Irrespective of the medium of instruction used by their teachers in their respective colleges, engineering students in Madhya Pradesh will now be able to write their answers in Hindi. Justifying the decision, the BJP government argued that Hindi medium students, especially those from rural areas, find it difficult to express themselves in English and a few even end up leaving the engineering course midway.
“What difference does it make if a student writes ‘mere pas pen hai’ in place of ‘I have a pen’, they mean one and the same thing,’’ argued School Education Minister Deepak Joshi, who also has independent charge of technical education.
The student will have to choose between Hindi and English at the beginning of the course and stick to it till the end. “The student will have the liberty to write technical terms in English. Parents spend lakhs on their wards, but they can’t clear the course or drop out because they are not comfortable with English,’’ the minister said.
Students of 200 engineering colleges affiliated to Rajiv Gandhi Proudyogiki Vishwavidyala (RGPV), the state’s technical university, will benefit from the decision from the current academic year. RGPV vice-chancellor Piyush Trivedi said the decision was taken unanimously. The university issued circulars to this effect to all the colleges on the eve of Hindi Day. Chief Minister Shivraj Singh Chouhan also praised the effort.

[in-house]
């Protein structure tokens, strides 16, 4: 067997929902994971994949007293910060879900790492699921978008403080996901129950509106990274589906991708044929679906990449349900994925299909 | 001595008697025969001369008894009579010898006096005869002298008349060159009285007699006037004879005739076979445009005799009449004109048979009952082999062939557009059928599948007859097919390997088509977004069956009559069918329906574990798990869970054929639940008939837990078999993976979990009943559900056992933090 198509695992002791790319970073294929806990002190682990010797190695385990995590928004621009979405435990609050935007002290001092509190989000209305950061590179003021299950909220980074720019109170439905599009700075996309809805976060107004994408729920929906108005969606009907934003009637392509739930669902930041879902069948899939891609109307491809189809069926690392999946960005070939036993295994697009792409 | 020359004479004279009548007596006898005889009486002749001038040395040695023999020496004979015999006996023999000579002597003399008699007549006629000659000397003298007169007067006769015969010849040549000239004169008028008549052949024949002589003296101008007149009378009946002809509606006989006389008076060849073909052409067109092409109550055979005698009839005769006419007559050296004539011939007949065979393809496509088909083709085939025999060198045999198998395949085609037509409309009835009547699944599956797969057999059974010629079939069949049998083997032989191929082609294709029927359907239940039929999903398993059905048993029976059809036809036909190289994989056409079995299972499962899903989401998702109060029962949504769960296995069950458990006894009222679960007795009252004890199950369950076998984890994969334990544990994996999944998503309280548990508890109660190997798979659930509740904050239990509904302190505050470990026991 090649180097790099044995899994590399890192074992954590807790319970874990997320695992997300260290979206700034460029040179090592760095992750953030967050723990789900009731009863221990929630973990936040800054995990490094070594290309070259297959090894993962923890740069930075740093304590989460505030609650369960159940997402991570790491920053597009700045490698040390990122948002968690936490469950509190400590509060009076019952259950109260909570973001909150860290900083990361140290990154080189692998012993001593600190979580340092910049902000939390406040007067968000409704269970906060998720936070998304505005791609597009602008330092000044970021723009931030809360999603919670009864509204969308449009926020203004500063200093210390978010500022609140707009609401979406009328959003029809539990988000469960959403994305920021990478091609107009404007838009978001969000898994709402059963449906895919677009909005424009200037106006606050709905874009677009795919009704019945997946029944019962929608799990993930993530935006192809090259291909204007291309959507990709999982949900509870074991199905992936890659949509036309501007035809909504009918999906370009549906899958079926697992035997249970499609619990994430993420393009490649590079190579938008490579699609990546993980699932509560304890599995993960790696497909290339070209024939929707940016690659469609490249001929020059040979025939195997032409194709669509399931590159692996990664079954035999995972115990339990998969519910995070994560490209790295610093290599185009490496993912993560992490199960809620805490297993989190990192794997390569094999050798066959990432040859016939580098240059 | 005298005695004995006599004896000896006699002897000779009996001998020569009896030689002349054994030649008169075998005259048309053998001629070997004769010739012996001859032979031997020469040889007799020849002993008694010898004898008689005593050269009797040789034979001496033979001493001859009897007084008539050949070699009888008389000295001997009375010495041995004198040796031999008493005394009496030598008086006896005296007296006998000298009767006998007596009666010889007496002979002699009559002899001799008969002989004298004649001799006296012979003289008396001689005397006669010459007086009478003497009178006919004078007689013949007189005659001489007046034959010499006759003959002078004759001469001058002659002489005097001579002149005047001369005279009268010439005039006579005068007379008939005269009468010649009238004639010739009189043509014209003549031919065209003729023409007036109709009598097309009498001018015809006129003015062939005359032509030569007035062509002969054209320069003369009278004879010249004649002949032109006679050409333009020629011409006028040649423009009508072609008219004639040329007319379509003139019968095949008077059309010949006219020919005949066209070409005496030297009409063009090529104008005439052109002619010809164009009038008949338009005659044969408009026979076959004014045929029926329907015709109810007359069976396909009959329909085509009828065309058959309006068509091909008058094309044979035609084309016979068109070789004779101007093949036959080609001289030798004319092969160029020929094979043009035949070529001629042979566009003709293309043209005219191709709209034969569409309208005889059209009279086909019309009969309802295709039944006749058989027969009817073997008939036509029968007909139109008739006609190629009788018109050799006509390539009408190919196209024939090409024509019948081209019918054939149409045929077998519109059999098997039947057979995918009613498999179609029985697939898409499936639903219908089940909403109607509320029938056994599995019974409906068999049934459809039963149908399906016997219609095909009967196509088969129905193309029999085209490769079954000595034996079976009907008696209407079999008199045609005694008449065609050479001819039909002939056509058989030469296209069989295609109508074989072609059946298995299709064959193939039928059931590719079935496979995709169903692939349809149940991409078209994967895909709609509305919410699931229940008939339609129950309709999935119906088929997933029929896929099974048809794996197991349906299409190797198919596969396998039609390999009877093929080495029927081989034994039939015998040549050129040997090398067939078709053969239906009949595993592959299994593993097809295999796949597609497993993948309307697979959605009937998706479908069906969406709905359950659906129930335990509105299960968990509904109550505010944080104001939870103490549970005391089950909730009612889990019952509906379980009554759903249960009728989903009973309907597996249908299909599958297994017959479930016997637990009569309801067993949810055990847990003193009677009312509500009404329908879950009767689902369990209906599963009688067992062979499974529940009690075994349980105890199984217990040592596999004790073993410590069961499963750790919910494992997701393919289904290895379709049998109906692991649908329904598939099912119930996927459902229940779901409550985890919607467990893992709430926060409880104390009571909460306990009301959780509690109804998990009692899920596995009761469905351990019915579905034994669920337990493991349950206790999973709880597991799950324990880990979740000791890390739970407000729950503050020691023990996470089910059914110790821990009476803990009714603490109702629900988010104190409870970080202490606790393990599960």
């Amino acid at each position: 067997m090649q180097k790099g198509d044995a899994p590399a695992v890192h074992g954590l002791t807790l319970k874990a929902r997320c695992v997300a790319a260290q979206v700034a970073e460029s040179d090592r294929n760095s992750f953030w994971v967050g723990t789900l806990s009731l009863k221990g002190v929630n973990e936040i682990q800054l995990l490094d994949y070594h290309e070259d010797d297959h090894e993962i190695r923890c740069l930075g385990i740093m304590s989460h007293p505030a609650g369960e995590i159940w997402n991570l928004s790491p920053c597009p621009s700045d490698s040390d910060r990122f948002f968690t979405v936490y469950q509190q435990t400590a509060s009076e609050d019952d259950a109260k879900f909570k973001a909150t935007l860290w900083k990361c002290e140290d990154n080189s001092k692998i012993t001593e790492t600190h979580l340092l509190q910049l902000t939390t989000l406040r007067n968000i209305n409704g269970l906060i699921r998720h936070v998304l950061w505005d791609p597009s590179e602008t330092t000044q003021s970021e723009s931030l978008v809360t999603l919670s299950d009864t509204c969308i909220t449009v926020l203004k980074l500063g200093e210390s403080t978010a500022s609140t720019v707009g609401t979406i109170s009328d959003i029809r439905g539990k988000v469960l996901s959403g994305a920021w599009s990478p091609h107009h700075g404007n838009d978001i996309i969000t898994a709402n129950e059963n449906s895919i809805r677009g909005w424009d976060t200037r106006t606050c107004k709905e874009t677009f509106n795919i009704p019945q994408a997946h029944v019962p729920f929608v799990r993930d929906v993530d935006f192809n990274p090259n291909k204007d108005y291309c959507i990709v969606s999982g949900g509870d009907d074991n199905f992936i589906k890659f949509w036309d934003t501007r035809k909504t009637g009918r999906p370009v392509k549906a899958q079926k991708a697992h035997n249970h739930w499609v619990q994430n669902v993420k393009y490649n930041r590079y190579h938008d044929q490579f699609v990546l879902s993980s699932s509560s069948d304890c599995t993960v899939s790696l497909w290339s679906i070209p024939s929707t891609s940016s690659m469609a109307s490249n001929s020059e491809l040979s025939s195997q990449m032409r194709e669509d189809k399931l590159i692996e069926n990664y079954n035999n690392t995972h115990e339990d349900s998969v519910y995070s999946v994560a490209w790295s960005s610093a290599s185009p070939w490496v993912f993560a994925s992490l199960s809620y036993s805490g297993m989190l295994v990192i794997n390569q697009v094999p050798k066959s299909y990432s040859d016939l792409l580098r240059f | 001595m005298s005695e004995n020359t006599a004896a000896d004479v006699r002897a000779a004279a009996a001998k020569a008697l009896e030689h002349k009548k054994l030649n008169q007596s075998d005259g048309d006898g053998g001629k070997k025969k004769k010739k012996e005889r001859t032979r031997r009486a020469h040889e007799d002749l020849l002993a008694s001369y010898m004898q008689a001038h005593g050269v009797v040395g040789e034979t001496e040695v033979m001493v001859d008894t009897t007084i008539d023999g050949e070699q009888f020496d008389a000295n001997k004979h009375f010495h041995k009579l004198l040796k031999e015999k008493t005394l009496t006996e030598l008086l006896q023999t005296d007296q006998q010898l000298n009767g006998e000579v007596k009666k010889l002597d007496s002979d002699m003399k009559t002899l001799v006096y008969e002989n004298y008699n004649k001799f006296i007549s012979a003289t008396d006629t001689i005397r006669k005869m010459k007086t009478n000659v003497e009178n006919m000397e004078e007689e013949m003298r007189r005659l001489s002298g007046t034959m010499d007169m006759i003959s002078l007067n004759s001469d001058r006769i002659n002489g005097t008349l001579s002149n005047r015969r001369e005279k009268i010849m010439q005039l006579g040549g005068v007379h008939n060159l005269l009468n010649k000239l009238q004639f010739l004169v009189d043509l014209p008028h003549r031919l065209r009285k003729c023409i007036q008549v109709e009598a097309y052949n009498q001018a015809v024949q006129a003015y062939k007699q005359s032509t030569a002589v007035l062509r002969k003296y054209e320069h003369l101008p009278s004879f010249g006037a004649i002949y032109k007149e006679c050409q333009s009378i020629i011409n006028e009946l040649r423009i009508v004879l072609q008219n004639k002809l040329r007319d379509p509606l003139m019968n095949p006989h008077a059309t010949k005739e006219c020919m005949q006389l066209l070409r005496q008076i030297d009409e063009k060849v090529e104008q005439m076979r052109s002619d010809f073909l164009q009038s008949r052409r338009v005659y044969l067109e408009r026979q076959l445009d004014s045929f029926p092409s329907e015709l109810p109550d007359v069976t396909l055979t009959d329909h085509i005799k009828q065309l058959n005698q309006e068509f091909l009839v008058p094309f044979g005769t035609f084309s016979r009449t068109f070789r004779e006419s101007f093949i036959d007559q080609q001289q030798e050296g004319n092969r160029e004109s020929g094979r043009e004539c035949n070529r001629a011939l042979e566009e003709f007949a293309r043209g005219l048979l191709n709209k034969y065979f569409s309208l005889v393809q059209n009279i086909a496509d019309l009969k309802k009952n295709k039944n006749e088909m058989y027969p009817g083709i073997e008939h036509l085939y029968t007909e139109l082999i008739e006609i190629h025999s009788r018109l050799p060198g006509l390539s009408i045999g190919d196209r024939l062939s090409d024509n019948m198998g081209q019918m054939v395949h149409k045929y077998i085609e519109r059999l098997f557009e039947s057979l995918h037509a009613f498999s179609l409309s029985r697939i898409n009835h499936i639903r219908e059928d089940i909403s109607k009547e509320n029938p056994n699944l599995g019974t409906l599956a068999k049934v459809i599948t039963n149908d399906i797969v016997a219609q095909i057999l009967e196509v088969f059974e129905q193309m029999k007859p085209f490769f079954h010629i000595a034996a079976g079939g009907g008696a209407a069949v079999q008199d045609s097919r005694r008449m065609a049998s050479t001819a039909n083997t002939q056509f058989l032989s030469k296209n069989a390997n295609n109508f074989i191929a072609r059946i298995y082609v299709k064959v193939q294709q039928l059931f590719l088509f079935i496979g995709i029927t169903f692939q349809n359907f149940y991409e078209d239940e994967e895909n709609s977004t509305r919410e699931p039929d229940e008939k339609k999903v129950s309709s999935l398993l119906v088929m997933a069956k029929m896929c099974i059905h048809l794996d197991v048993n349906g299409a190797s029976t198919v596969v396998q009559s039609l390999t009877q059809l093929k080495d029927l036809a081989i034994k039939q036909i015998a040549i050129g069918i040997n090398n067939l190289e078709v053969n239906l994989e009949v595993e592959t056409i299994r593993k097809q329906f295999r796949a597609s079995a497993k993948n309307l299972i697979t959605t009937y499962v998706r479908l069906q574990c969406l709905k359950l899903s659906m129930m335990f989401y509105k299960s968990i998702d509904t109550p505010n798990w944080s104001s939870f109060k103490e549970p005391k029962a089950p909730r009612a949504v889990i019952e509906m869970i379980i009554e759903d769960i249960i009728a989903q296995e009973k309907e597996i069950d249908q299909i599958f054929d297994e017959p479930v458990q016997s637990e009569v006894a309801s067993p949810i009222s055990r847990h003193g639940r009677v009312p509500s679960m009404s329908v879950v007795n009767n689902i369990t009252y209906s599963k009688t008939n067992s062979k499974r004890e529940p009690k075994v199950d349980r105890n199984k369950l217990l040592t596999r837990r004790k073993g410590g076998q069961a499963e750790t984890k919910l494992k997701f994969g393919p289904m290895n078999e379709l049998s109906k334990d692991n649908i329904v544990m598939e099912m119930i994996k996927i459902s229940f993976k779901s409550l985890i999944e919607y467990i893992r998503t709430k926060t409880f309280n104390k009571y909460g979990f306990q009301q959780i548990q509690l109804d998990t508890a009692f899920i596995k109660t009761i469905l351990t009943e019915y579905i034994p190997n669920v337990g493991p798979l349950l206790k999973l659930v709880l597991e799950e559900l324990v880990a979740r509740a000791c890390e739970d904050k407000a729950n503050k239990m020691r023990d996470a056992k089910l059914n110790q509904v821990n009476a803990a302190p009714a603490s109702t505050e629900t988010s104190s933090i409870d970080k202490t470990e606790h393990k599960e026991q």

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Also,the Akhil Bharatiya Vidyarthi Parishad (ABVP), the students’ wing of the RSS, welcomed the idea saying it was long due. “We have always demanded that the student should be allowed to choose the language he is comfortable with,’’ said ABVP leader C M Dhakad. However, not everyone is enthused by the move.
“Maybe, the minister is still going by the experience from his youth when there were very few English medium colleges in the state. The scenario has changed. Nearly 90 per cent of students who have enrolled with us are from English medium schools. The Hindi medium students may benefit in the short term but in the long run it’s detrimental to them,’’ commented Prof Adarsh Sachdeva, who teachers in a private engineering college.
The minister, meanwhile, refuted the suggestion that the move was prompted by shortage of students in private engineering colleges where thousands of seats remain vacant every year.
“It’s a Hindi state. Students may want to write in English, but they can’t, and don’t even attempt to write. They give up and get frustrated,’’ the minister said and argued that students will simultaneously learn English.
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